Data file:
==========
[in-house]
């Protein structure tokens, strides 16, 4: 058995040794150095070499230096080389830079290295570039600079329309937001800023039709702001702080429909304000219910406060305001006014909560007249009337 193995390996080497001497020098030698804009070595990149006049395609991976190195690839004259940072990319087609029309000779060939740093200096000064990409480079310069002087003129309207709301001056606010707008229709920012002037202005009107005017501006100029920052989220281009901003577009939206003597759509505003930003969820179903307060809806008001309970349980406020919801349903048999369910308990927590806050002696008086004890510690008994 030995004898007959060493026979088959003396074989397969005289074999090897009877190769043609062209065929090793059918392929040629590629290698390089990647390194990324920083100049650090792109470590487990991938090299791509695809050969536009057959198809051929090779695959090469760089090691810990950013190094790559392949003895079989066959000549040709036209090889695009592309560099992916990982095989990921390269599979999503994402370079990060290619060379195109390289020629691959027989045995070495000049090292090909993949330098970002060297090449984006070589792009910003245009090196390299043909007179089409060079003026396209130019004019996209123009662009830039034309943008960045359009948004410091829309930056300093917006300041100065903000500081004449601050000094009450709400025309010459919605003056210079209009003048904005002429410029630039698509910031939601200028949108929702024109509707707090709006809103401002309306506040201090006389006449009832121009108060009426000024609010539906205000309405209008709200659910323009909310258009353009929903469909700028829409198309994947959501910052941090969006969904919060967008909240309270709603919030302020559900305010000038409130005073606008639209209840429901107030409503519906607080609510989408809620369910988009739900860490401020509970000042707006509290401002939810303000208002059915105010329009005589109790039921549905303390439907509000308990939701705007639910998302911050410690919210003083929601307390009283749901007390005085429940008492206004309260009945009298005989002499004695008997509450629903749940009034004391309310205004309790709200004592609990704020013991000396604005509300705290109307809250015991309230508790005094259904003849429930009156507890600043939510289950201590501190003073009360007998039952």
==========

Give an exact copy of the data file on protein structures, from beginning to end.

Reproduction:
[in-house]
């Protein structure tokens, strides 16, 4: 058995040794150095070499230096080389830079290295570039600079329309937001800023039709702001702080429909304000219910406060305001006014909560007249009337 193995390996080497001497020098030698804009070595990149006049395609991976190195690839004259940072990319087609029309000779060939740093200096000064990409480079310069002087003129309207709301001056606010707008229709920012002037202005009107005017501006100029920052989220281009901003577009939206003597759509505003930003969820179903307060809806008001309970349980406020919801349903048999369910308990927590806050002696008086004890510690008994 030995004898007959060493026979088959003396074989397969005289074999090897009877190769043609062209065929090793059918392929040629590629290698390089990647390194990324920083100049650090792109470590487990991938090299791509695809050969536009057959198809051929090779695959090469760089090691810990950013190094790559392949003895079989066959000549040709036209090889695009592309560099992916990982095989990921390269599979999503994402370079990060290619060379195109390289020629691959027989045995070495000049090292090909993949330098970002060297090449984006070589792009910003245009090196390299043909007179089409060079003026396209130019004019996209123009662009830039034309943008960045359009948004410091829309930056300093917006300041100065903000500081004449601050000094009450709400025309010459919605003056210079209009003048904005002429410029630039698509910031939601200028949108929702024109509707707090709006809103401002309306506040201090006389006449009832121009108060009426000024609010539906205000309405209008709200659910323009909310258009353009929903469909700028829409198309994947959501910052941090969006969904919060967008909240309270709603919030302020559900305010000038409130005073606008639209209840429901107030409503519906607080609510989408809620369910988009739900860490401020509970000042707006509290401002939810303000208002059915105010329009005589109790039921549905303390439907509000308990939701705007639910998302911050410690919210003083929601307390009283749901007390005085429940008492206004309260009945009298005989002499004695008997509450629903749940009034004391309310205004309790709200004592609990704020013991000396604005509300705290109307809250015991309230508790005094259904003849429930009156507890600043939510289950201590501190003073009360007998039952």